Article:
Thompson, D. W. J. and J. M. Wallace, 1998: The Arctic Oscillation signature in the wintertime geopotential height and temperature fields. Geophys. Res. Lett., 25, 1297-1300.

Trenberth, K. E., D. P. Stepaniak, and J. M. Caron 2002: Interannual variations in the atmospheric heat budget J. Geophys. Res., 107, D8, 10.1029/2000JD000297.

A.A. Tsonis, K.L. Swanson, and S. Kravtsov, 2007: A new dynamical mechanism for major climate shifts. Geophys. Res. Lett., 34, L13705, doi:10.1029/ 2007GL030288.

A.A. Tsonis and K.L. Swanson, 2006: What do networks have to do with climate? Bull. Amer. Meteor. Soc. doi:10.1175/BAMS-87-5-585.

Marcia Wyatt, Ocean Heat, April 27 & May 4, 2007 in my class on Human Impacts on Weather and Climate [natural climate variability is currently her Ph.d. dissertation topic working with A. Tsonis and S. Kravtsov].

I am also further convinced based on the recognition that there is “missing heat” in the climate system (e.g. see the recent set of posts on this topic starting with this one). The long term variations in atmospheric and ocean circulation features, with resulting global average changes in radiative forcing, can explain at least part of the reason for this “missing heat”.

In 2005 I wrote a post

What is the Importance to Climate of Heterogeneous Spatial Trends in Tropospheric Temperatures?.

Roy’s perspective, bolstered by such colleagues as listed above, provides convincing further evidence that such variations in regional heating and cooling can alter significantly the global average heating more than has been indicated by the IPCC-type multi-decadal global climate model simulations.

The solar influence also appears to be larger than was understood in 2005, as illiustrated by these papers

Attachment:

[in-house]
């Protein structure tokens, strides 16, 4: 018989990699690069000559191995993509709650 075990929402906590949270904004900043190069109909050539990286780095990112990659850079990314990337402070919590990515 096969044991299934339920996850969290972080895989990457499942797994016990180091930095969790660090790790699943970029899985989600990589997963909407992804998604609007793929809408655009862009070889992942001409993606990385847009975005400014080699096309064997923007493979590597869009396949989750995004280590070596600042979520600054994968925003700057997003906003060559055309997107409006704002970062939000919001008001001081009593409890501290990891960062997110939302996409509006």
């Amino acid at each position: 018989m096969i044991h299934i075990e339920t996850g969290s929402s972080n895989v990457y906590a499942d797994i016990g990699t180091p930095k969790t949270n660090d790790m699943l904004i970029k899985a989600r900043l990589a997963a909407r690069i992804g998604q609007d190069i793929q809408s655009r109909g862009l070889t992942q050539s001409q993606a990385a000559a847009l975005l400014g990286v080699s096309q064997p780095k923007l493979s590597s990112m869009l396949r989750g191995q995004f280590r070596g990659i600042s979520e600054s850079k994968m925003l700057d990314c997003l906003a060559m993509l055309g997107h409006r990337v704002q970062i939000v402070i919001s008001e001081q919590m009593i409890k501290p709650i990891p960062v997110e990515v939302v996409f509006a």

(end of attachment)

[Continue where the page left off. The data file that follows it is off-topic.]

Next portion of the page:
Scafetta N., R. C. Willson (2009), ACRIM-gap and TSI trend issue resolved using a surface magnetic flux TSI proxy model, Geophys. Res. Lett., 36, L05701, doi:10.1029/2008GL036307.

Lean, J. L., and D. H. Rind (2009): How Will Earth’s Surface Temperature Change in Future Decades?,
Geophys. Res. Lett., doi:10.1029/2009GL038932, in press. (accepted 9 July 2009).

The 2010 answer to the question by Andy Revkin 

“Is most of the observed warming over the last 50 years likely to have been due to the increase in greenhouse gas concentrations”?

remains NO.

The added greenhouse gases from human activity clearly have a role in increasing the heat content of the climate system from what it otherwise would be. However, there are other equally or even more important significant human climate forcings, as I summarized in my 2005 post and in the 2009 article

Pielke Sr., R., K. Beven, G. Brasseur, J. Calvert, M. Chahine, R. Dickerson, D. Entekhabi, E. Foufoula-Georgiou, H. Gupta, V. Gupta, W. Krajewski, E. Philip Krider, W. K.M. Lau, J. McDonnell,  W. Rossow,  J. Schaake, J. Smith, S. Sorooshian,  and E. Wood, 2009: Climate change: The need to consider human forcings besides greenhouse gases. Eos, Vol. 90, No. 45, 10 November 2009, 413. Copyright (2009) American Geophysical Union.

We now know, however, that the natural variations of atmospheric and ocean circulation features within the climate system produces global average heat changes that are substantially larger than what was known in 2005. The IPCC models have failed to adequately simulate this effect. 

The answer to Andy’s question from 2005 is an even more clearly No.  That is,  a significant fraction of the observed warming over the last 50 years is NOT due to the increase in greenhouse gas concentrations”